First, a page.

To determine distinct clusters of children based on their longitudinal autoantibody profiles, the distance measures calculated this way for all pairs of children were used for hierarchical clustering using the unweighted pair group method with arithmetic mean (UPGMA) method [30].

Statistical analysis

Kaplan–Meier survival analysis was used to examine progression from islet autoantibody seroconversion to type 1 diabetes. The period from the age of seroconversion to the age at diagnosis of diabetes or the age at last contact in non-diabetic children was used as the event time. Analysis considered censoring for losses to follow-up. The logrank and likelihood-ratio tests were used to compare progression to diabetes between groups. All algorithms were implemented in MATLAB version R2012b. Statistical analyses were performed using R version 3.0.2 (http://www.R-project.org) and the IBM SPSS Statistics software (version 22.0, Chicago, IL, USA).

Results

Clustering algorithm applied on BABYDIAB cohort

The clustering algorithm was applied to the longitudinal autoantibody profiles of 88 children from the prospective BABYDIAB cohort who developed multiple islet autoantibodies. Branches of the resulting dendrogram (Fig. 2a) were used to determine cluster sizes such that reasonable statistical comparisons between clusters were possible. Based on this approach, children were grouped into nine clusters of two to 18 children with similar sequential autoantibody profiles (Fig. 2b). Detailed autoantibody profiles are shown for each child in ESM Fig. 1. Characteristics of the clusters are shown in ESM Table 1.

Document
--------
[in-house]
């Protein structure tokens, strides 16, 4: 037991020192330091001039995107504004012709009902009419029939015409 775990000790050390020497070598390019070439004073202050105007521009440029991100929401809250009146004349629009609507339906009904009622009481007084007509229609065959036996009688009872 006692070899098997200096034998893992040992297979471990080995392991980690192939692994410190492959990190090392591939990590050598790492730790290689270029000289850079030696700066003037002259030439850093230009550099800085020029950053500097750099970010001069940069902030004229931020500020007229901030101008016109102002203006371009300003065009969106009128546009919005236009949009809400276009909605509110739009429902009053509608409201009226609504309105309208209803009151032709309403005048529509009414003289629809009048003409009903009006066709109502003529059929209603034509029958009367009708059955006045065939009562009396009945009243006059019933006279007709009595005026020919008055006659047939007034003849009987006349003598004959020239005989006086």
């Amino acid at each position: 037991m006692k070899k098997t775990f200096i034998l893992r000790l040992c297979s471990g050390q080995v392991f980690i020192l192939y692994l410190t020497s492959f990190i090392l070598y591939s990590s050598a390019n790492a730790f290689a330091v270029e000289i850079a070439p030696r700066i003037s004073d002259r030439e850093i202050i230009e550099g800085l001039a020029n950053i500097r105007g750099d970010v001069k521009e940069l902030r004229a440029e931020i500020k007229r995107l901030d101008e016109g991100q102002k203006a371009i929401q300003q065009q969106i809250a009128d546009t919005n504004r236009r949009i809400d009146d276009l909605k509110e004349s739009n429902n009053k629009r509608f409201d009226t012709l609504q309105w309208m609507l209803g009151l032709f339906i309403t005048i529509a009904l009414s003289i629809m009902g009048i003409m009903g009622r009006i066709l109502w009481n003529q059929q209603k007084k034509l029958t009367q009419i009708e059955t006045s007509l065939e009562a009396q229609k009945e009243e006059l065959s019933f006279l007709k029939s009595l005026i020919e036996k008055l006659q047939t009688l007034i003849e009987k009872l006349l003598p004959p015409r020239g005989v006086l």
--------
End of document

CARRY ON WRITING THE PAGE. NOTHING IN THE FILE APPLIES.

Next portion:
Fig. 2
figure2

Hierarchical clustering results. (a) Dendrogram showing the results of the hierarchical clustering analysis for 88 children who developed multiple islet autoantibodies. Each column of the heat map shows the percentage of positive probes on follow-up for the respective autoantibody for one child (red = 100%, white = 0%). (b) Results of the hierarchical clustering analysis after grouping children into nine autoantibody clusters. For each cluster, the compressed qualitative autoantibody profiles of all children are displayed. Sequential profiles are ordered by increasing age of the child, from bottom to top. For each autoantibody profile, the status of IAA, GADA, IA-2A and ZnT8A (order from left to right) is displayed. Autoantibody-positive status is indicated in black, and autoantibody-negative status in grey. The compressed profiles are framed indicating whether the child has developed diabetes on follow-up (red frame) or remained diabetes free (blue frame)

Autoantibody clusters and progression to diabetes